The X3 is Nokia’s latest music phone, but while the name will give many the impression that this is a cut down version of Nokia’s capacitance screen touting X6, in reality the two phones are completely different beasts.
Whereas the X6 is targeted at the higher end of the contract phone market, the X3 is primarily aimed at pay as you go users looking for a more wallet friendly phone, which is reflected in its sub £80 asking price. The form factor is completely different too, as the X3 has more of a traditional slider design, albeit with some tweaks here and there including some dedicated music keys. In fact the only real ties between the two handsets are the fact that they’re both being pitched as music phones and they both share the same colours scheme. Like the X6, the X3 is available in black with either red or blue strips flanking the screen.
With its slightly boxy design we wouldn’t exactly describe the X3 as a looker, but when you slide the keypad open you’ll find that at least the extra girth means Nokia has been able to equip it with a relatively spacious keypad. And although the keypad is a flat one piece design, there is a bit of travel in each key which helps make it a fairly easy phone for quickly tapping out text messages. Nokia has also added three music keys on the left-hand edge of the display to let you skip forwards and backwards through tracks as well as starting and pausing playback.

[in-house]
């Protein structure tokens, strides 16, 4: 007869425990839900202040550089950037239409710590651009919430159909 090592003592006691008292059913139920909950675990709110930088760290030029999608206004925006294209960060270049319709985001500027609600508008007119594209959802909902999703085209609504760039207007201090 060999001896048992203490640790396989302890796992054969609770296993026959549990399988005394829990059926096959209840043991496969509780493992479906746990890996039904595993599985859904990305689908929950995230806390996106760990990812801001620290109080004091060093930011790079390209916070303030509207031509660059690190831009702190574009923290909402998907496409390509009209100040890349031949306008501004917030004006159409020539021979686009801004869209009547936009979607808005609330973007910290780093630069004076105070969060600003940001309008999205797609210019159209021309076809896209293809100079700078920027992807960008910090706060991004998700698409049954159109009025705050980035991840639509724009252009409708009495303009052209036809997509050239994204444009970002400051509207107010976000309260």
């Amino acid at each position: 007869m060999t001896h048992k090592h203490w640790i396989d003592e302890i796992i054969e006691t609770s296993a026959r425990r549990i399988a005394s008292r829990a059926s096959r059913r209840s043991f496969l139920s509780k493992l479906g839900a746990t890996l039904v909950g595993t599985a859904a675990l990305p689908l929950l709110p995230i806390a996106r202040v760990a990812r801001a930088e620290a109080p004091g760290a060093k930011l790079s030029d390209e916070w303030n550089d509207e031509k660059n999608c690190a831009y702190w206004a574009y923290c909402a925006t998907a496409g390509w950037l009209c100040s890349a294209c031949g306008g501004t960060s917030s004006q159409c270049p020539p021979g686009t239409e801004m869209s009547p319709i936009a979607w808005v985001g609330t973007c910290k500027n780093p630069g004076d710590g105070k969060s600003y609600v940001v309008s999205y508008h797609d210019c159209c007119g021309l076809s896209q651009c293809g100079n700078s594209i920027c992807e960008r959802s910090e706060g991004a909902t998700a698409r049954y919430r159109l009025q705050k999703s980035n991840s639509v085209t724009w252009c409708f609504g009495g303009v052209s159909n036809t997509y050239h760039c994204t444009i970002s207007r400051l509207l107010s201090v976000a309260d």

Another welcome feature for music fans is the standard 3.5mm headphone jack at the top of the phone which makes it easy to swap the supplied earphones for your own cans. The top edge is also home to the standard Nokia mini charging port, but you can also charge the handset via its microUSB port, which may come in handy if you need an emergency battery top up when you’re around a mate’s place.
The screen is an area where manufacturers often cut costs on budget handsets and unfortunately this is definitely the case here. At a mere 2.2inches the display is very small and the resolution of 320x240 pixels means text tends to look a tad blocky. However, the biggest problem with the screen is its shimmery look that sometimes makes it difficult to focus on. The reason for this seems to be its very narrow viewing angle, as a tiny rotation to the right makes it look very dark while doing the same on the left-hand side washes out the colours almost completely. As a result we could never really find a sweet spot where readability was acceptable.
When it comes to music the phone uses the standard Series 40 media player. To our mind this isn’t quite as attractive, responsive or as well laid out as the Walkman app on Sony Ericsson’s music phones, but it’s still pretty straight forward to navigate around. The music library is divided up into playlists, artists, albums and genres, and album art is displayed on the screen when a track is playing. You can tweak the audio output via the five band equaliser and there’s also a stereo widening setting that aims to increase the apparent width of the stereo image when you’re using headphones.